News Editors class gives students a look into public verses private school publishing

Sitting in a discussion circle, name tags at the head of each desk, the News Editors class, ran by Dean Hume, is discussing a prominent topic in the field of high-school journalism: public versus private school newspapers.

In private schools, the newspaper content must follow strict guidelines. Because, ideally, all the students in the school follow the beliefs of their religion on topics such as marriage equality, pro-choice verses pro-life, and other religion-dominated viewpoints. Therefore, there can be no opinion about it, especially about the countering side, published. But, there is a sort of loophole.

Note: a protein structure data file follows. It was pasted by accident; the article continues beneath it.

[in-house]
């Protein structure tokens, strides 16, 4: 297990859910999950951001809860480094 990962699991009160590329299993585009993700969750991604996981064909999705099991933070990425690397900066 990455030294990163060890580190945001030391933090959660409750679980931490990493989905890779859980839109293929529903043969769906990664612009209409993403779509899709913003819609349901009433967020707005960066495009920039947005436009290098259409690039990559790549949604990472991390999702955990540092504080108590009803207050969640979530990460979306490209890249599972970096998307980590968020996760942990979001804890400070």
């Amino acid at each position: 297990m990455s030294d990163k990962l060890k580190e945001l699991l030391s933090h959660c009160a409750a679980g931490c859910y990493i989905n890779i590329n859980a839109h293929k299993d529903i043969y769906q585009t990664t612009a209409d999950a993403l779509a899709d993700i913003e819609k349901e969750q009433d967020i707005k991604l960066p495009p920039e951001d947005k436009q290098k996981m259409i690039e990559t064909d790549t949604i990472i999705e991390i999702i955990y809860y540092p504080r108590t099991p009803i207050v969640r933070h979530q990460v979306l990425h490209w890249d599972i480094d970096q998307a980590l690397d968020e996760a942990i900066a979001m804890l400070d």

Reporting can be done, but strictly from a news perspective. News is viewed on fact, not opinion, therefore it may be published in any form of school news. This means the topics may be touched on, but not discussed in depth, welcoming debates from the staff writers. A private school student, wishing to remain anonymous, feels that the restraints make their publication almost seem inexperienced and out of touch with some major world events due to restrictions.

“There are huge events that are conspicuously absent from our paper,” the student noted.

In this student’s school, they stated that their adviser participates in their storyboard time, and occasionally has to prompt students to stray away from leads that may cause them to delve into discussion revolving around counter-beliefs.

Until private school take away their ban on reporting on anything they don’t believe in, the restraints will forever be in place. Until then, staff writers must find a way to write about their passion without breaking any rules.

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